When making arguments for why donors should enthusiastically pay for a charity's high overhead spending, charities, for-profit fundraisers, and the nonprofit trade associations that support their interests, often try to confuse donors about what "overhead" is. They like to claim that the expenses a charity incurs to pay for the staff to carry out its programs or to cover basic operating costs like rent and utilities is considered "overhead," and that donors are unreasonable to criticize high overhead on this basis since a charity's programs would not exist without the staff needed to run them.

While Pallotta and other nonprofit leaders may choose to describe charity overhead this way when attempting to convince donors that high overhead spending is a good thing, this is not how it is reported in a charity's audits, tax filings, or in the pie charts typically included in its fundraising and marketing materials. 

"The best way to gauge the quality of someone's ideas isn't to listen to them talking. It's to read their writing. Compelling speakers can mask weak logic with strong charisma. Putting key points on a page exposes flawed reasoning. Compelling writing requires clear thinking." —Adam Grant

In their audits and tax filings, charities are required to report their expenses by natural classification and by function. Natural classification simply refers to describing what was paid for, like salaries; insurance; rent; postage, printing, and mailing costs; grants; professional fundraising, legal and accounting fees; and other operating expenses.

Function refers to the way in which each of these costs supports the mission of the organization. Charities report the total they spend on each expense during the reporting year, then tell you what percentage of each line item was incurred to support the charity's programs, its management of the organization, or its fundraising efforts. The latter two categories of management and fundraising are the two functional expense categories that are considered "overhead" in a charity's financial reporting.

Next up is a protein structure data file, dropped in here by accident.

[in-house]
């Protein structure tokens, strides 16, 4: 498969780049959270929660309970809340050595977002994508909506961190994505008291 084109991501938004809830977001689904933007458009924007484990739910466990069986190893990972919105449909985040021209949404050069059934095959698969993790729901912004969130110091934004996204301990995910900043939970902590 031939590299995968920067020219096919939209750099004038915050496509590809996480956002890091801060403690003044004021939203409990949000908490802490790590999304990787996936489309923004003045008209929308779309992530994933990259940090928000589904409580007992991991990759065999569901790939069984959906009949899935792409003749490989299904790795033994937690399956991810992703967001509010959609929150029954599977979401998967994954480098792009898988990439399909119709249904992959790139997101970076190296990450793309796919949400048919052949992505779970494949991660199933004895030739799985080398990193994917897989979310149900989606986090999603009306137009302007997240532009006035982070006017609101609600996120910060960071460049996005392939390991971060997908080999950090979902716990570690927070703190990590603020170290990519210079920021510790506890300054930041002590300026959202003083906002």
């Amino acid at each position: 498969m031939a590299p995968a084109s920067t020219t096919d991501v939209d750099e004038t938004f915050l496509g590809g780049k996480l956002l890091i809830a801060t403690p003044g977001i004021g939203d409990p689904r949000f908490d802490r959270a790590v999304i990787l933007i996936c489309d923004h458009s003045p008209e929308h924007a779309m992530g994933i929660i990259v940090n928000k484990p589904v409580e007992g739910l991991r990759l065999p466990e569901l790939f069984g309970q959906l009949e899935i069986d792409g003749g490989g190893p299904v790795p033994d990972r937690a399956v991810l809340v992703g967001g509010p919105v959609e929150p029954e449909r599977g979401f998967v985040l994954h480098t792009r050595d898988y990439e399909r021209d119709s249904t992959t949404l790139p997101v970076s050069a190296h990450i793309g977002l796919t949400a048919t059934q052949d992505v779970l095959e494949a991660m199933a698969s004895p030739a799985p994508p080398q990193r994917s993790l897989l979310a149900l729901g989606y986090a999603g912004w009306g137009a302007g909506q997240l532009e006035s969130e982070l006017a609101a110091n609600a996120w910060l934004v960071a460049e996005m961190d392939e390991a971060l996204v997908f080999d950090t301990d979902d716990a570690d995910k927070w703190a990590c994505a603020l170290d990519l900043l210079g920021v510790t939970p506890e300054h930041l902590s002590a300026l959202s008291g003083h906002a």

Expense Type
Total Expenses 
Legal Fees
Professional Fundraising Fees

In this example we can see that this hypothetical charity reports that its staff spends just under 87% of their time operating the charity's programs ($1.3 million), 10% of their time managing the organization ($150,000), and 3% ($50,000) of their time on fundraising efforts. Its salary expenses are allocated among these three functions commensurately in its audits and tax filings.

Similarly, the rent the charity pays on its office space is used by staff to conduct the charity's programs (87%), manage the organization (10%), and conduct a small amount of fundraising (3%), and its rent expense is allocated commensurately in its financial reporting.

The charity paid $10,000 in legal fees during the reporting year related to carrying out its programmatic activities (a common program expense for a legal aid society, for example). Another $5,000 in legal fees were incurred for management costs like paying an attorney to review amendments to the charity's bylaws or to negotiate a contract with an investment manager. As you can see, legal fees are allocated to program and overhead based on which functions they served.

All of a charity's other operating expenses are allocated in a similar way based on whether they are related to carrying out its programs, managing it, or conducting its fundraising activities.

Long story short, it is not the case that all or most charity salaries and other operating expenses are considered "overhead." In this example, the charity's program spending efficiency is not an abysmal 49% due to it adequately paying its staff to carry out its programs or paying rent on its office space. It's abysmal due to the extraordinary amount it paid professional fundraisers during the year to solicit the public for donations.